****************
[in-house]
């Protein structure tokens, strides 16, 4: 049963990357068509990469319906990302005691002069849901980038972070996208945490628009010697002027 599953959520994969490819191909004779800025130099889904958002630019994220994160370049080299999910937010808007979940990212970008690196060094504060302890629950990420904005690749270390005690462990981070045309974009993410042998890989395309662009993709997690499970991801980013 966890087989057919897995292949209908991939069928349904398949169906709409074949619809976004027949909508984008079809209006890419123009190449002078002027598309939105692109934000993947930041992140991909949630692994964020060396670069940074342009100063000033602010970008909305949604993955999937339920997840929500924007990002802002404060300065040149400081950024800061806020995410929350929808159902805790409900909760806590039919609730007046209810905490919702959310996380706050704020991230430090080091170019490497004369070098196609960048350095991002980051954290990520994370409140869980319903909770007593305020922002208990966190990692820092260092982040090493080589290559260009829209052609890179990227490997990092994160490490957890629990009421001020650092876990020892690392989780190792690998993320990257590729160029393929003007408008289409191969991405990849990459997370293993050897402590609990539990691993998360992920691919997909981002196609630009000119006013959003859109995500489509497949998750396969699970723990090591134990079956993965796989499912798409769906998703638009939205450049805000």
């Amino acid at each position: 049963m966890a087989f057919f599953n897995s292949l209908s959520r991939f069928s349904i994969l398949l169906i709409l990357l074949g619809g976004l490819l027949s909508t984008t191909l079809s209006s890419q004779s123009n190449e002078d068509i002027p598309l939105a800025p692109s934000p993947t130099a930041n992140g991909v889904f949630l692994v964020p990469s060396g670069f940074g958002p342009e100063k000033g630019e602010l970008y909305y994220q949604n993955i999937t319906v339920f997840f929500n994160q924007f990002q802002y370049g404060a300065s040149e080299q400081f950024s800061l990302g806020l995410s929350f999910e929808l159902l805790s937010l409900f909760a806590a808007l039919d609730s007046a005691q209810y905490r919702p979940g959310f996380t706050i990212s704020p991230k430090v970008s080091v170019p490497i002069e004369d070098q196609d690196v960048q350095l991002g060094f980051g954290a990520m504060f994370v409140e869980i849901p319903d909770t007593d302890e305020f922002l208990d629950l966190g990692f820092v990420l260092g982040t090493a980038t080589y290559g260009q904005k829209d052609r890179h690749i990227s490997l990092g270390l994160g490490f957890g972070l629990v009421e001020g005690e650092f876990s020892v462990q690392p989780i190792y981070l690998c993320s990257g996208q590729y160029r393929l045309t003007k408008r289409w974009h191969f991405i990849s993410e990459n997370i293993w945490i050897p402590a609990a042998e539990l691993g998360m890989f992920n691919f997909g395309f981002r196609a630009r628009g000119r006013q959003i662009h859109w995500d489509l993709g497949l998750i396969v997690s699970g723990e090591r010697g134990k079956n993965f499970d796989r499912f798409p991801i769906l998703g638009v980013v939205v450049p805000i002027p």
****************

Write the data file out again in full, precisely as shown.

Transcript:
[in-house]
């Protein structure tokens, strides 16, 4: 049963990357068509990469319906990302005691002069849901980038972070996208945490628009010697002027 599953959520994969490819191909004779800025130099889904958002630019994220994160370049080299999910937010808007979940990212970008690196060094504060302890629950990420904005690749270390005690462990981070045309974009993410042998890989395309662009993709997690499970991801980013 966890087989057919897995292949209908991939069928349904398949169906709409074949619809976004027949909508984008079809209006890419123009190449002078002027598309939105692109934000993947930041992140991909949630692994964020060396670069940074342009100063000033602010970008909305949604993955999937339920997840929500924007990002802002404060300065040149400081950024800061806020995410929350929808159902805790409900909760806590039919609730007046209810905490919702959310996380706050704020991230430090080091170019490497004369070098196609960048350095991002980051954290990520994370409140869980319903909770007593305020922002208990966190990692820092260092982040090493080589290559260009829209052609890179990227490997990092994160490490957890629990009421001020650092876990020892690392989780190792690998993320990257590729160029393929003007408008289409191969991405990849990459997370293993050897402590609990539990691993998360992920691919997909981002196609630009000119006013959003859109995500489509497949998750396969699970723990090591134990079956993965796989499912798409769906998703638009939205450049805000």
């Amino acid at each position: 049963m966890a087989f057919f599953n897995s292949l209908s959520r991939f069928s349904i994969l398949l169906i709409l990357l074949g619809g976004l490819l027949s909508t984008t191909l079809s209006s890419q004779s123009n190449e002078d068509i002027p598309l939105a800025p692109s934000p993947t130099a930041n992140g991909v889904f949630l692994v964020p990469s060396g670069f940074g958002p342009e100063k000033g630019e602010l970008y909305y994220q949604n993955i999937t319906v339920f997840f929500n994160q924007f990002q802002y370049g404060a300065s040149e080299q400081f950024s800061l990302g806020l995410s929350f999910e929808l159902l805790s937010l409900f909760a806590a808007l039919d609730s007046a005691q209810y905490r919702p979940g959310f996380t706050i990212s704020p991230k430090v970008s080091v170019p490497i002069e004369d070098q196609d690196v960048q350095l991002g060094f980051g954290a990520m504060f994370v409140e869980i849901p319903d909770t007593d302890e305020f922002l208990d629950l966190g990692f820092v990420l260092g982040t090493a980038t080589y290559g260009q904005k829209d052609r890179h690749i990227s490997l990092g270390l994160g490490f957890g972070l629990v009421e001020g005690e650092f876990s020892v462990q690392p989780i190792y981070l690998c993320s990257g996208q590729y160029r393929l045309t003007k408008r289409w974009h191969f991405i990849s993410e990459n997370i293993w945490i050897p402590a609990a042998e539990l691993g998360m890989f992920n691919f997909g395309f981002r196609a630009r628009g000119r006013q959003i662009h859109w995500d489509l993709g497949l998750i396969v997690s699970g723990e090591r010697g134990k079956n993965f499970d796989r499912f798409p991801i769906l998703g638009v980013v939205v450049p805000i002027p």